When he had concluded his prayer, his mother asked him why he thanked God for pancakes when they were having fried chicken. He smiled, and said, “I wanted to see if God was paying attention.”

We laugh, but it is the kind of thing you might expect a bright five-year-old child to say. Adults also want to be assured that God hears their prayers – and indeed He does. Jesus gave His disciples four principles to guide them in their praying:

We should pray in secret before we pray in public. It is not wrong to pray in public, but it is wrong to pray in public if we are not in the habit of praying in private. To pray only in public would demonstrate hypocrisy if it’s primary or only purpose is to be heard by or to impress others. Jesus often prayed in private (Mark 1:35), and so did many of God’s servants throughout the Old Testament and New Testament periods.

We should pray sincerely (Matthew 6:7-8). The fact that a request is repeated does not make it a “vain repetition.” A request becomes a “vain repetition” if it is only a babbling of words without a sincere desire to seek and do God’s will. The mere reciting of memorized prayers has no valid spiritual purpose.

We should pray in God’s will (Matthew 6:9-13). What we call “The Lord’s Prayer” should more accurately be called “The Disciples’ Prayer.” It was given by Jesus to be used as a pattern, not as a substitute. He said, “Pray after this manner.” The main purpose of The Disciples’ Prayer, and of every prayer, is to glorify God’s name, and to ask for His help in the accomplishing of His will on earth. The prayer begins in God’s interest, not ours – it is in God’s name, for God’s kingdom, and seeks to accomplish God’s will. Christians have no right to ask anything from God that would dishonor His name, delay His kingdom, or hinder His will on earth. After God’s interests are put first, then we can bring up our needs and the needs of others.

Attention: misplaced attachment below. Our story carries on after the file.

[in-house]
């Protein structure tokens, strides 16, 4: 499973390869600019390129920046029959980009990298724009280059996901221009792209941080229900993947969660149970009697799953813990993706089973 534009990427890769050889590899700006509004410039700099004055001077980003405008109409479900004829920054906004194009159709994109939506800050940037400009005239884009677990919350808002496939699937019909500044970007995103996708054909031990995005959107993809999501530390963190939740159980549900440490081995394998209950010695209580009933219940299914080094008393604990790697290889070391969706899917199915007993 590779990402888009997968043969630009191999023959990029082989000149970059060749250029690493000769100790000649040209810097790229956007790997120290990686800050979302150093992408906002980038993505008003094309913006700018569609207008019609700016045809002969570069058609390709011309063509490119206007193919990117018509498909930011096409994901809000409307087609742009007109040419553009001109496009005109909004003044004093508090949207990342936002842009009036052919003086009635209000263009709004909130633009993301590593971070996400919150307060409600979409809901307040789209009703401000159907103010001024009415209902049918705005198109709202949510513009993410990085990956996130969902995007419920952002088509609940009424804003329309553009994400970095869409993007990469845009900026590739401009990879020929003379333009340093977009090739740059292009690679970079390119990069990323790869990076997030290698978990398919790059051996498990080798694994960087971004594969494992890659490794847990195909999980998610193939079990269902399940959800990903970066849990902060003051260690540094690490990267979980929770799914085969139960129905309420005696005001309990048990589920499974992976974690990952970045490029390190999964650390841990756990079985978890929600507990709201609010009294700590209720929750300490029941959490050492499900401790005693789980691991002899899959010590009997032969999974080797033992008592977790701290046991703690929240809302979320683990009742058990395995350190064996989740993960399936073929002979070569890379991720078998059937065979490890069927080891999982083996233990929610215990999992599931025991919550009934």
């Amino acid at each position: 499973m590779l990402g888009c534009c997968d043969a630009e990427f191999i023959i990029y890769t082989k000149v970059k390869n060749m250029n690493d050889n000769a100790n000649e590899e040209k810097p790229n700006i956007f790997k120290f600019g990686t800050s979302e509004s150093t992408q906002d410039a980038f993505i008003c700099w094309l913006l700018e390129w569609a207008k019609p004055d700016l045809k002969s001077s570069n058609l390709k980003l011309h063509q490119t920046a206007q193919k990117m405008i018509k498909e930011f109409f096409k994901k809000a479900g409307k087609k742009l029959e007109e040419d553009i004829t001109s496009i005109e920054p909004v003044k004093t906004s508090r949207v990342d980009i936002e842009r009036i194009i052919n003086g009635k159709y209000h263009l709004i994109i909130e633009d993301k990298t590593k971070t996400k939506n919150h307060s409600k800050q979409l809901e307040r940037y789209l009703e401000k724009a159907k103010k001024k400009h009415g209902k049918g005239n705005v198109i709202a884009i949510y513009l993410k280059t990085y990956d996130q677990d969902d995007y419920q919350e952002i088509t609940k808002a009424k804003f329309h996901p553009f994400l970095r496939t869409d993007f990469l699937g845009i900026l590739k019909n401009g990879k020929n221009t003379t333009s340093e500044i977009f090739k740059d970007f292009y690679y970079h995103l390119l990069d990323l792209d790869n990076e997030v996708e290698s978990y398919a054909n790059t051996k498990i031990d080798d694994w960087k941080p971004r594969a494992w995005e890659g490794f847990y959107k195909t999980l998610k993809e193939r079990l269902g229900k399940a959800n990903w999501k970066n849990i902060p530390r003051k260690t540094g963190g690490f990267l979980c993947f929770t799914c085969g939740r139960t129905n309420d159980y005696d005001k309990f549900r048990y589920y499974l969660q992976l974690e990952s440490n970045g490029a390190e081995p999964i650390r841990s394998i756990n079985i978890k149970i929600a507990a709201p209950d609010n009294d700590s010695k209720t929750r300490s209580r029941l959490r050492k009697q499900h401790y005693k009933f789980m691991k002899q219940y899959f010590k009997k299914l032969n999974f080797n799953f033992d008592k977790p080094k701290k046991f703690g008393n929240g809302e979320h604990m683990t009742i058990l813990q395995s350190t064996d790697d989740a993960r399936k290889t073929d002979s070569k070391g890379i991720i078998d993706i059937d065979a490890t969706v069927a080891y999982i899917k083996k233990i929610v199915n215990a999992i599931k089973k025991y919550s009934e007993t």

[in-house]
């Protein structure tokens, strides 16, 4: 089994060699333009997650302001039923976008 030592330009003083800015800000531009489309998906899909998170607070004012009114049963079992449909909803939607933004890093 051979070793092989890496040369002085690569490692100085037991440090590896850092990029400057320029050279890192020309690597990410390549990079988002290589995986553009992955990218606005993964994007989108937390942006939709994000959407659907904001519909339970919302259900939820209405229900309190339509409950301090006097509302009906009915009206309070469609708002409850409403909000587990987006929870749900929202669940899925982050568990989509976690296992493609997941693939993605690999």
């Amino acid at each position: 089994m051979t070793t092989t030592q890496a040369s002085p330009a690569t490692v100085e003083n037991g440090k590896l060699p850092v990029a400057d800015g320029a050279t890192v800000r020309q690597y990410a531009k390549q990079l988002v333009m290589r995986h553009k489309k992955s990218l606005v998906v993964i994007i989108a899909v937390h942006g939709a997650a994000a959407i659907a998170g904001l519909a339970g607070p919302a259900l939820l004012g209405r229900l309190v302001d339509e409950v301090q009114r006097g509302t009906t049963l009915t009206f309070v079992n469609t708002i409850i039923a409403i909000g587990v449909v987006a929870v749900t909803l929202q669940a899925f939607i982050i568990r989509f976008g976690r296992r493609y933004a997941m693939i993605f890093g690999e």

We should have a forgiving spirit toward others (Matthew 6:14-15). Jesus is not saying that believers earn God’s forgiveness by forgiving others, for this would be contrary to God’s free grace and mercy. What He is saying is that if we have genuinely experienced God’s forgiveness, then we will have a readiness to forgive others. Jesus illustrated this principle in the Parable of the Unmerciful Servant (Matthew 18:21-35).

Every time Christians pray The Disciples’ Prayer we should remember these seven important facts:

As children we can say, “Our Father.”

As worshipers we can say, “Hallowed be Thy name.”

As subjects we can say, “Thy kingdom come.”

As servants we can say, “Thy will be done.”

As suppliants we can say, “Give us this day.”

As confessors we can say, “Forgive us.”

As dependents we can say, “Deliver us.”

 

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Life’s greatest certainty is death. In spite of all our medical advances, every one of us will one day leave our loved ones behind. As George Bernard Shaw once said, “Life’s ultimate statistic is the same for all people: one out of one dies.” To the ancient Greeks death was a shadowy journey across the dark waters of the River Styx. To the Hebrews it was a journey of silence into the place of darkness. But Jesus came to shed light on the darkness of the grave and to give hope where heretofore there had been nothing but despair.